Known as one of rock's greatest guitarists, Jeff Beck has a style that’s truly unique.
Melding classic rock, blues, jazz fusion and even electronica, Beck rose to prominence with the Yardbirds in the mid-1960s, embarked on a prolific solo career and became one of the most sought-after session musicians in the world.
An eight-time Grammy Award winner and two-time Rock and Roll Hall of Fame inductee, Beck has plenty of hits he could have chosen to play for his appearance on Fender Sessions, but he decided to go back to one of his original influences — the iconic 1958 instrumental “Rumble.”
Originally released by Link Wray & His Ray Men, “Rumble” utilizes a heavy dose of distortion and tremolo, two effects that were just beginning to be explored in the burgeoning rock space. And since then, it’s been covered by countless artists and featured in several high-profile movies and television programs.
For Beck, it reminds him of those exciting early days of rock.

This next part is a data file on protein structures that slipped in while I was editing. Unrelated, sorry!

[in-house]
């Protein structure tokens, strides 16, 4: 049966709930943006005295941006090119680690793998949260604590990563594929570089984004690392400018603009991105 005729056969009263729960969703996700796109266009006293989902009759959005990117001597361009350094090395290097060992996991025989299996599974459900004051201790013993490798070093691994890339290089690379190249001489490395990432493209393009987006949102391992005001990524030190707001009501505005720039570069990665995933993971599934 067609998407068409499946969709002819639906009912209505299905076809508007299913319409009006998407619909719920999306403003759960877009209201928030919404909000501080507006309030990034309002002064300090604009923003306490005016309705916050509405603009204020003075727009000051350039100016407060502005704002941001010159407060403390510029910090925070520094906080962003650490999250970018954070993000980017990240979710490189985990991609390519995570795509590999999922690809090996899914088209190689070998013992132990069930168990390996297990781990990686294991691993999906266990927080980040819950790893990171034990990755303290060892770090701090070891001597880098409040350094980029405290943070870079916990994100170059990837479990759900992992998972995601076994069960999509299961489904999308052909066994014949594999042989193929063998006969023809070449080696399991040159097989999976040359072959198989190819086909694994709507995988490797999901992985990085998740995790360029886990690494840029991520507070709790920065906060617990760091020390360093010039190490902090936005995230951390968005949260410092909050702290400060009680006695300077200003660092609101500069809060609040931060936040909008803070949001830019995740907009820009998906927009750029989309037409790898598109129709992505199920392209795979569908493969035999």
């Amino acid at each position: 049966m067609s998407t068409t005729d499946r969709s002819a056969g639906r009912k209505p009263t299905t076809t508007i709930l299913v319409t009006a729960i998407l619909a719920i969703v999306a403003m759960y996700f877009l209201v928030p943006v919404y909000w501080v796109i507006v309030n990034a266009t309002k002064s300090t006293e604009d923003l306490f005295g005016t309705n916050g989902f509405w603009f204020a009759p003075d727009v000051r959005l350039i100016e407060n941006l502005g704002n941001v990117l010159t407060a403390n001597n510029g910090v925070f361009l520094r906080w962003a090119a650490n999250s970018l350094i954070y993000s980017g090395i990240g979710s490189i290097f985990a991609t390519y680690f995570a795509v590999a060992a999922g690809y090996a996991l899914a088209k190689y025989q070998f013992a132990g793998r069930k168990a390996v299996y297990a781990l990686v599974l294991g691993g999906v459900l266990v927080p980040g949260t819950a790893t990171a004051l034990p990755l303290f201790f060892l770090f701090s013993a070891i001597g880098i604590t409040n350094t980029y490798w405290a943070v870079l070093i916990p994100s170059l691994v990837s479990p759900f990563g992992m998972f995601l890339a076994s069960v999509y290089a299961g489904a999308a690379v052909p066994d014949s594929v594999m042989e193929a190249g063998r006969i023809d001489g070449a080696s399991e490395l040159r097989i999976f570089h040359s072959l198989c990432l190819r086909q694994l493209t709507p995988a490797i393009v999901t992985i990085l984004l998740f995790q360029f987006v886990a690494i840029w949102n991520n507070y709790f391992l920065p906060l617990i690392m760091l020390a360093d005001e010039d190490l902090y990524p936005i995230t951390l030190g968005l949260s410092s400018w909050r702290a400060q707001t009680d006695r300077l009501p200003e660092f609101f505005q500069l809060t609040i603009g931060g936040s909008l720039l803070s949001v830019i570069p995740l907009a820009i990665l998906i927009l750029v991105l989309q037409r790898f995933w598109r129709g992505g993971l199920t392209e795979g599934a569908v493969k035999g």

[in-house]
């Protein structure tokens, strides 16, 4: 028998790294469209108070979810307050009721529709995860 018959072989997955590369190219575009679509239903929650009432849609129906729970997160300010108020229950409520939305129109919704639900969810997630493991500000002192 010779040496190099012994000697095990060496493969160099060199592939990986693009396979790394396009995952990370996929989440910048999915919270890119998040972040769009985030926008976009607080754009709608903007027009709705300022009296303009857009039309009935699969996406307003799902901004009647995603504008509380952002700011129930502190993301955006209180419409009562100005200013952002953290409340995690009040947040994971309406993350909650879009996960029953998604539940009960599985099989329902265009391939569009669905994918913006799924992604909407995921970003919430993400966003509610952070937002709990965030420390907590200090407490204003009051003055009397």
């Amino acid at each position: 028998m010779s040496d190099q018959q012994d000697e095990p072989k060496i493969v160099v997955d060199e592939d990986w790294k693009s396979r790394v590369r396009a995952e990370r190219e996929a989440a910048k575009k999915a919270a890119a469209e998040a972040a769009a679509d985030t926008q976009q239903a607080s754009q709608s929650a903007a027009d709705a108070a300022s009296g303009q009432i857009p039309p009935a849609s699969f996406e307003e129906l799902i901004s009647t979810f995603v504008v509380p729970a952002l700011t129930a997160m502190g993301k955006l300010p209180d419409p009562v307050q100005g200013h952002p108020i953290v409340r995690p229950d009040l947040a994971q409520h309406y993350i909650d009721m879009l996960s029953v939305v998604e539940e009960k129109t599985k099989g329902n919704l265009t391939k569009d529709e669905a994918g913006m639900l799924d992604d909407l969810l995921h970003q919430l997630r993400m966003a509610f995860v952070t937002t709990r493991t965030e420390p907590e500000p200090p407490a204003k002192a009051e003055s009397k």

“My sister and I used to listen to Armed Forces Radio — it was the only source of American rock and roll at the time — and I remember ‘Rumble,’” he said. “My sister also introduced me to Jimmy Page, and one of the first things he played me was that, because it was so simple to play.
“Ironically, we’re still playing it, the same three chords.”
For his “Rumble” performance, Beck brought out an American Vintage II 1957 Stratocaster. A longtime Strat player, Beck was a perfect fit to showcase the authentic tone of its Pure Vintage ’57 Stratocaster pickups, bringing together a timeless artist and timeless instrument on a timeless track.
To watch Beck in action, check out the video above. Learn more about the American Vintage II Series here.
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